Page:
Our thanks go to Tony Cook for taking the time and trouble to make readings during his holiday and for compiling this report.

Report researched and compiled by Tony Cook, Vice President of the Leeds Astronomical Society.

Equipment used: Unihedron “Sky Quality Meter” – see http://unihedron.com/projects/darksky/ - The meter belongs to the society.

This meter measures sky brightness by counting a set number of captured photons and timing the interval required to reach this number. This is then correlated to the sky brightness in units of “brightness magnitude per square arc second” (Bmpsas - a system used by professional astronomers). The meter produces repeatable results often varying only by +/-0.01 units when the sky conditions are steady. The meter is precalibrated by the manufacturer and independent analysis suggests the meters are accurate to better than +/-0.05 Bmpsas (http://unihedron.com/projects/darksky/sqmreport_v1p4.pdf)

“magnitude per square arc second” is a measure whereby the sky is divided up into “square” areas each side being 1 arc second in separation. If only one star of magnitude M is placed at the center of each of the areas then the whole sky brightness is said to be “M magnitudes per square arc second”. This system is not familiar to most amateur astronomers so it is useful to convert this to the more familiar Naked Eye Limiting Magnitude (NELM). The equation I have chosen for this report is:

NELM=7.93 - 5 * log(10 ^ (4.316 - (Bmpsas / 5)) + 1)

(see http://members.csolutions.net/fisherka/astronote/plan/tlmnelm/html/NELM2BCalc.html )

Method: The meter is pointed at the zenith. Five readings are taken and the average value calculated. The variance is also noted. The sky conditions are described.

A range of conditions are selected – complete cloud cover (to represent possible worse case conditions if the clouds scatter ground sourced light) and clear dark skies to represent near ideal conditions

When the sky is completely cloud covered, sky brightness is also affected by cloud altitude. Clouds act as diffusing reflectors (they are collections of very small water droplets) and thus altitude determines the limiting distance over which ground sourced light is reflected/scattered to the measurement site. It was not possible to measure cloud altitude other than qualifying that measurements were taken under high or low cloud.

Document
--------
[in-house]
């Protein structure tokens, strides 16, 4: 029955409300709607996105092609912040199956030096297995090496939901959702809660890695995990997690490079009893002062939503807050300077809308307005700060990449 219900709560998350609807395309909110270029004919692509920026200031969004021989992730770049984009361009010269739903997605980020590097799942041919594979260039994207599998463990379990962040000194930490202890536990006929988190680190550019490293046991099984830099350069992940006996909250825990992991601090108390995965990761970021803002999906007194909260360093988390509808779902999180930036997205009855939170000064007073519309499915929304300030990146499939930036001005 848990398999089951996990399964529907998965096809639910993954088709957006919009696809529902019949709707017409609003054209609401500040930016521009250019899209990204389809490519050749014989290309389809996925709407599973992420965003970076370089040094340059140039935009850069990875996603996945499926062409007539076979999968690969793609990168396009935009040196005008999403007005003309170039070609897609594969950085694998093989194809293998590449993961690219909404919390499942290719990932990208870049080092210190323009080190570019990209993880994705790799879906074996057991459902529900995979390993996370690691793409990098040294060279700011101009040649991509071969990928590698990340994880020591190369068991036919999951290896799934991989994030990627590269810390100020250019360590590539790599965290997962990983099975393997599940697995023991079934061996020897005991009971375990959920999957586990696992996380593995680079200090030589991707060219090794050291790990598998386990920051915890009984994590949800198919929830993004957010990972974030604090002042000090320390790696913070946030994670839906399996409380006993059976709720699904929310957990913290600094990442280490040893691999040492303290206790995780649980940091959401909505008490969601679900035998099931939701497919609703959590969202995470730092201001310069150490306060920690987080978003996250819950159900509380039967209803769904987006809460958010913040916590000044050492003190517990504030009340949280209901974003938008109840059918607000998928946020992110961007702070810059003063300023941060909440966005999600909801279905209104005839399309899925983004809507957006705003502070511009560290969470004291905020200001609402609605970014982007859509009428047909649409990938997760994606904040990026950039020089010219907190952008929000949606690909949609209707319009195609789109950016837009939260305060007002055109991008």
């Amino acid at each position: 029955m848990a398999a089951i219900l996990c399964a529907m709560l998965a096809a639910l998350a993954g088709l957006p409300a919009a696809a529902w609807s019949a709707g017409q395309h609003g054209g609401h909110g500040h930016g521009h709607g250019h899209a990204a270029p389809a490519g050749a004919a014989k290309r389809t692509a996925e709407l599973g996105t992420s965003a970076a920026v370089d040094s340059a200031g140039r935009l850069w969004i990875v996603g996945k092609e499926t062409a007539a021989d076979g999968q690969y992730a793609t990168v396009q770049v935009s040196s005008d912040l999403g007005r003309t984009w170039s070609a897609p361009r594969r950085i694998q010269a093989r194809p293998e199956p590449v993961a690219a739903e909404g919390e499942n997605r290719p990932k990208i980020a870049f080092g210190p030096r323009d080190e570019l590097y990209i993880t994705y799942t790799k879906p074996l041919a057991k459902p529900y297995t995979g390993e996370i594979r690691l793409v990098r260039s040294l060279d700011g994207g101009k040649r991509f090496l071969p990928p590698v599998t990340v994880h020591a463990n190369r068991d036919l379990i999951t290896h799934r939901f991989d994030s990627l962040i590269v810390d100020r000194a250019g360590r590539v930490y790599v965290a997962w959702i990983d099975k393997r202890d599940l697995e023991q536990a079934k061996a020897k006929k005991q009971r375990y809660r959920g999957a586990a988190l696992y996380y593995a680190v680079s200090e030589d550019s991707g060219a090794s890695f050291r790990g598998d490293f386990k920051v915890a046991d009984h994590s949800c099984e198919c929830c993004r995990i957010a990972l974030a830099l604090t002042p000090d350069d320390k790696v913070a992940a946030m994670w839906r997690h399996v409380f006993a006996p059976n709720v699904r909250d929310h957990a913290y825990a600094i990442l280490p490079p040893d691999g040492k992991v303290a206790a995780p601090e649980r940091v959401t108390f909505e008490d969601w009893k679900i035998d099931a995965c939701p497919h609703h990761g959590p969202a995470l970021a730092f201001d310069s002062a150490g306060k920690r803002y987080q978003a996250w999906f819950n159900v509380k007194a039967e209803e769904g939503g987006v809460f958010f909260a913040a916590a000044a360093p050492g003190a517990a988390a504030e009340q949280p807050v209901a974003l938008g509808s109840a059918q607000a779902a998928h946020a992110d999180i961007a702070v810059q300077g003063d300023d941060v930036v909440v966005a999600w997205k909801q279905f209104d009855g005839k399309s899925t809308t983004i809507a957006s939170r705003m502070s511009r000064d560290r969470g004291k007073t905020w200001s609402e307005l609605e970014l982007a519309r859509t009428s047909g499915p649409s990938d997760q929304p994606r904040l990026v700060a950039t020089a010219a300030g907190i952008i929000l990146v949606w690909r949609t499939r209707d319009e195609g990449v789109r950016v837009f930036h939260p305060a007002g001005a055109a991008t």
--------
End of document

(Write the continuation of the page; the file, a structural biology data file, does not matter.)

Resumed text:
Site characteristics:

Kimworthy is located in the centre of a large expanse of farmland in north Devon to the east of the A39 and about 7 miles from the sea. The town of Bideford and larger town of Barnstable are 12 and 22 miles away to the north east and Okehampton is 23 miles to the south east. The small coastal town of Bude is 7.5 miles to the south west and the market town of Holsworthy is 6 miles to the south. There are a scattering of small villages, homes and farms within a 5 mile radius. (distances approximate)

Under dry clear sky conditions (no mist in the air) the site is superbly dark. The transition between the hedges and sky at the edge of the observing field can not be made out under the best conditions with dark adapted eyes.

Results:

DateTime (UT) Bmpsas VarianceNELM

1. 31/03/2008 22:30 20.86 +/-0.01 6.04
Sky conditions. High complete cloud cover – visibly reflecting light from Barnstable/Okehampton.

2. 01/04/2008 23:55 21.61 +/-0.01 6.44
Sky conditions. Very low complete cloud cover, bordering on ground mist. Suppressed nearly all ground sourced light.
Very dark.


3. 02/04/2008 23:50 21.61 +/-0.01 6.44
Sky conditions. Clear skies horizon to horizon, hint of mist at ground level.

Conclusions:

Measurement 1 represents near worst conditions. Any presence of high cloud allows light from the remoter towns to be readily scattered across the sky. However a reading of 6.04 NELM is better than the clear sky readings in the vast majority of locations in mainland England!
For comparison the sky brightness in North Yorkshire at the best sites outside the Dales National Park (those with balanced clear sky frequency and darkest skies. E.g. near Kirby Malzeard) ) read at no better than 6.00 NELM.

Measurement 2 was under extremely low cloud and can be interpreted as conditions that suppress the scattering of ground sourced light from the remoter towns. Any light reaching the meter has most likely come from the nearest sources, local homes, farms and villages and most probably represents the near upper limit in darkness at this particular site – 6.44 NELM.

Measurement 3 was representative of perfect astronomical conditions and had a reading identical to the light suppressing low cloud conditions (measurement 2). A reading of 6.44 NELM is very impressive and represents nearly the best you might achieve in England. Only excursions to the centre of the Kielder Forest in Northumbria are likely to be better!

It should also be noted that the Milky Way is detectable by the Sky Quality Meter and zenith readings in August/September are limited by the light from the Milky Way band. However in March/April the Milky Way is near the horizon across the northern sweep of the sky and thus has least impact of sky brightness measurement at this time of year.


Kind regards, Tony Cook